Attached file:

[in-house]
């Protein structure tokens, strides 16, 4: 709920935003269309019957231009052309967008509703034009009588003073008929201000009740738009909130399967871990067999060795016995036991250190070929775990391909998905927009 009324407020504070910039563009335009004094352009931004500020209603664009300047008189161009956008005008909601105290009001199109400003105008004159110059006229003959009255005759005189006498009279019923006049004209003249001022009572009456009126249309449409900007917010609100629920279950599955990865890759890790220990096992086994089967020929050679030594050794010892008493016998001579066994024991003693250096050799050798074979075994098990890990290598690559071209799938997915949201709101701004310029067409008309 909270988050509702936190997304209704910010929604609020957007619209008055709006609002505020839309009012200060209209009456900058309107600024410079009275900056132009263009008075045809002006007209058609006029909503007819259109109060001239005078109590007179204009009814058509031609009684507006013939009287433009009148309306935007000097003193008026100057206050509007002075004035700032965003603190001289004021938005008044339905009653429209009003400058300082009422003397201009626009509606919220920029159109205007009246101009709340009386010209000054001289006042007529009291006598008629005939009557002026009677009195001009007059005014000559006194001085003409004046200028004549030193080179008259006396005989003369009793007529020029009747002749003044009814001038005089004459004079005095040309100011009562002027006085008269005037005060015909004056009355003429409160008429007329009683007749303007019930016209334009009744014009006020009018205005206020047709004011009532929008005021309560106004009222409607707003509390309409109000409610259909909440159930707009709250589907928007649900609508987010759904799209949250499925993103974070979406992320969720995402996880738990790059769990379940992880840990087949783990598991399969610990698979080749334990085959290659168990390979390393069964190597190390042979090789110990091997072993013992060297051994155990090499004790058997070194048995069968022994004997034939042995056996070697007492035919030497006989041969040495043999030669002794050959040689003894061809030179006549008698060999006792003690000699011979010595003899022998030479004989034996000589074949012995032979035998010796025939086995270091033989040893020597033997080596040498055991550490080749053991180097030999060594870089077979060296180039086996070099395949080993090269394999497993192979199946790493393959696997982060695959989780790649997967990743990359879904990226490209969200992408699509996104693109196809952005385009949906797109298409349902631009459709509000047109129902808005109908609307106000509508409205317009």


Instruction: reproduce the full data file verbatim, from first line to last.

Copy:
[in-house]
């Protein structure tokens, strides 16, 4: 709920935003269309019957231009052309967008509703034009009588003073008929201000009740738009909130399967871990067999060795016995036991250190070929775990391909998905927009 009324407020504070910039563009335009004094352009931004500020209603664009300047008189161009956008005008909601105290009001199109400003105008004159110059006229003959009255005759005189006498009279019923006049004209003249001022009572009456009126249309449409900007917010609100629920279950599955990865890759890790220990096992086994089967020929050679030594050794010892008493016998001579066994024991003693250096050799050798074979075994098990890990290598690559071209799938997915949201709101701004310029067409008309 909270988050509702936190997304209704910010929604609020957007619209008055709006609002505020839309009012200060209209009456900058309107600024410079009275900056132009263009008075045809002006007209058609006029909503007819259109109060001239005078109590007179204009009814058509031609009684507006013939009287433009009148309306935007000097003193008026100057206050509007002075004035700032965003603190001289004021938005008044339905009653429209009003400058300082009422003397201009626009509606919220920029159109205007009246101009709340009386010209000054001289006042007529009291006598008629005939009557002026009677009195001009007059005014000559006194001085003409004046200028004549030193080179008259006396005989003369009793007529020029009747002749003044009814001038005089004459004079005095040309100011009562002027006085008269005037005060015909004056009355003429409160008429007329009683007749303007019930016209334009009744014009006020009018205005206020047709004011009532929008005021309560106004009222409607707003509390309409109000409610259909909440159930707009709250589907928007649900609508987010759904799209949250499925993103974070979406992320969720995402996880738990790059769990379940992880840990087949783990598991399969610990698979080749334990085959290659168990390979390393069964190597190390042979090789110990091997072993013992060297051994155990090499004790058997070194048995069968022994004997034939042995056996070697007492035919030497006989041969040495043999030669002794050959040689003894061809030179006549008698060999006792003690000699011979010595003899022998030479004989034996000589074949012995032979035998010796025939086995270091033989040893020597033997080596040498055991550490080749053991180097030999060594870089077979060296180039086996070099395949080993090269394999497993192979199946790493393959696997982060695959989780790649997967990743990359879904990226490209969200992408699509996104693109196809952005385009949906797109298409349902631009459709509000047109129902808005109908609307106000509508409205317009």